Domestic Terrorism

Gage Skidmore via CC

 

President Biden declared his intention to fight the rise in domestic terrorism, extremism and white supremacy in his inaugural address after the attack on the Capitol on Jan. 6. But as Congress weighs how to work on this longstanding American problem, a coalition of civil rights organizations sent a letter to the nation’s lawmakers saying they should not create a new domestic terrorism law. KUNM’s Khalil Ekulona spoke with Becky Monroe of the Leadership Conference on Civil and Human Rights about the group’s concerns.

No More Normal: Consequences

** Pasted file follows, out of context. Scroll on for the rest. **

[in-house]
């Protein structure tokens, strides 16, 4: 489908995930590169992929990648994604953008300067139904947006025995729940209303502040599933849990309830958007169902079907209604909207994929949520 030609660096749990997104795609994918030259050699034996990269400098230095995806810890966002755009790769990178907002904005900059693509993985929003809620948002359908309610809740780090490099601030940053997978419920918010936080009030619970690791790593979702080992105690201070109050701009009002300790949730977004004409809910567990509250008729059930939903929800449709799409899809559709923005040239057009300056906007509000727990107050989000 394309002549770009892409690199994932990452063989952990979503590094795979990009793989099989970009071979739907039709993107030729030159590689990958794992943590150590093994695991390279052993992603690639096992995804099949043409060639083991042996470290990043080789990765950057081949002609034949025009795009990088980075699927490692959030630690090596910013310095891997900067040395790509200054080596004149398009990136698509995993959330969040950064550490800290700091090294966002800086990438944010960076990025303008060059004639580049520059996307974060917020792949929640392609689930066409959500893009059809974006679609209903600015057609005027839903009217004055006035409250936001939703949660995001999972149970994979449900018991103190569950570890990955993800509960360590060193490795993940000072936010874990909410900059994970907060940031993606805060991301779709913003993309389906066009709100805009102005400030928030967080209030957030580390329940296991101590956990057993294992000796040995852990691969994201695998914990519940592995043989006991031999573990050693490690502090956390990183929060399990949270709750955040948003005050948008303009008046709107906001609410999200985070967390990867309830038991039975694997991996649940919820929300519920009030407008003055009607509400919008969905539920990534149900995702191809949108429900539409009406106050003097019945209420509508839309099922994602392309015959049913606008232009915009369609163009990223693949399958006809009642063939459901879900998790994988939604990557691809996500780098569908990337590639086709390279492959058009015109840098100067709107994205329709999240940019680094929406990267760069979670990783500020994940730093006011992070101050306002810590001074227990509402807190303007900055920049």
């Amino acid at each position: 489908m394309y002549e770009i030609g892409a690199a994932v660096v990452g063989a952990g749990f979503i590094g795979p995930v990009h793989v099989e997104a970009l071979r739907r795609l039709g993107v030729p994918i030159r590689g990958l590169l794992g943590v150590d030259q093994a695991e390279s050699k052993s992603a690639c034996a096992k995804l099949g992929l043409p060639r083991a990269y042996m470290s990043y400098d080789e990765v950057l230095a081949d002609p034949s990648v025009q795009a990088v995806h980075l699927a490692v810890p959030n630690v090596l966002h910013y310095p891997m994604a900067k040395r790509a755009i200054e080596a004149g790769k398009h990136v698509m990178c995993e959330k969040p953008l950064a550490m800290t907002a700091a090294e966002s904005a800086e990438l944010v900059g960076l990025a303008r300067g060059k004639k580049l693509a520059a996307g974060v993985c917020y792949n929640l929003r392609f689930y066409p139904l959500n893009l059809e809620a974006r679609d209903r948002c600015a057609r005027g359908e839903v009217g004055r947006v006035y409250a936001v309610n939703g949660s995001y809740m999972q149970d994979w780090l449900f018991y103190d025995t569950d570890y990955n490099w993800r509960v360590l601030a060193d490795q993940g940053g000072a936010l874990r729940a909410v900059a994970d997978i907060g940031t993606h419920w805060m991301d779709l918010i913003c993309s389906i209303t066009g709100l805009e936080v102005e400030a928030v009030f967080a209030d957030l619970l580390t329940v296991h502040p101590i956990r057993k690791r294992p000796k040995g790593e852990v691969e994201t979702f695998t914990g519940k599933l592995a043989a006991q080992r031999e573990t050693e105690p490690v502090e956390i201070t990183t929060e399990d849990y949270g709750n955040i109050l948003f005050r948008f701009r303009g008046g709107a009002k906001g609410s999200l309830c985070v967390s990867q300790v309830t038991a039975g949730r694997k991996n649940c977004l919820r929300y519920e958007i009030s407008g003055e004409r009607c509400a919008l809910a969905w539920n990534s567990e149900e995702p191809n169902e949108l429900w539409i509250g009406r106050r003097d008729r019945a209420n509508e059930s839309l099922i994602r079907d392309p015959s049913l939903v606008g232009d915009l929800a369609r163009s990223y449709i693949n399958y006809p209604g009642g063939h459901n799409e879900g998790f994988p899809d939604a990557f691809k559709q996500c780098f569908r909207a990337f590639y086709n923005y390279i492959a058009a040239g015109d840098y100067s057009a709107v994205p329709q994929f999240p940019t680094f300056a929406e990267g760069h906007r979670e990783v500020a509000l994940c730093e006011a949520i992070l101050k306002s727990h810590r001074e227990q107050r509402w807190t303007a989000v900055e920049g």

Jan 24, 2021
Scott Greene

  

Our democracy is being tested right now. It is not the first time. But it feels like a tipping point, and our very lives are in the balance. Can we find truth? Will we come to a place of peace? Can we resolve not to look the other way when the view is uncomfortable? Will those who stormed the Capitol, who aided and abetted seditionists, and who proliferated racism and dangerous lies, face punishment? Episode 18 is all about the fallout.

The Mountain West is home to dozens of far-right extremist groups. In the wake of the U.S. Capitol riots on January 6, lawmakers are mulling how to protect the nation from domestic terrorism. Some have pushed for Congress to create a new domestic terrorism charge.

 

But this week 135 civil rights organizations came out in opposition to expanding terrorism-related legal authority.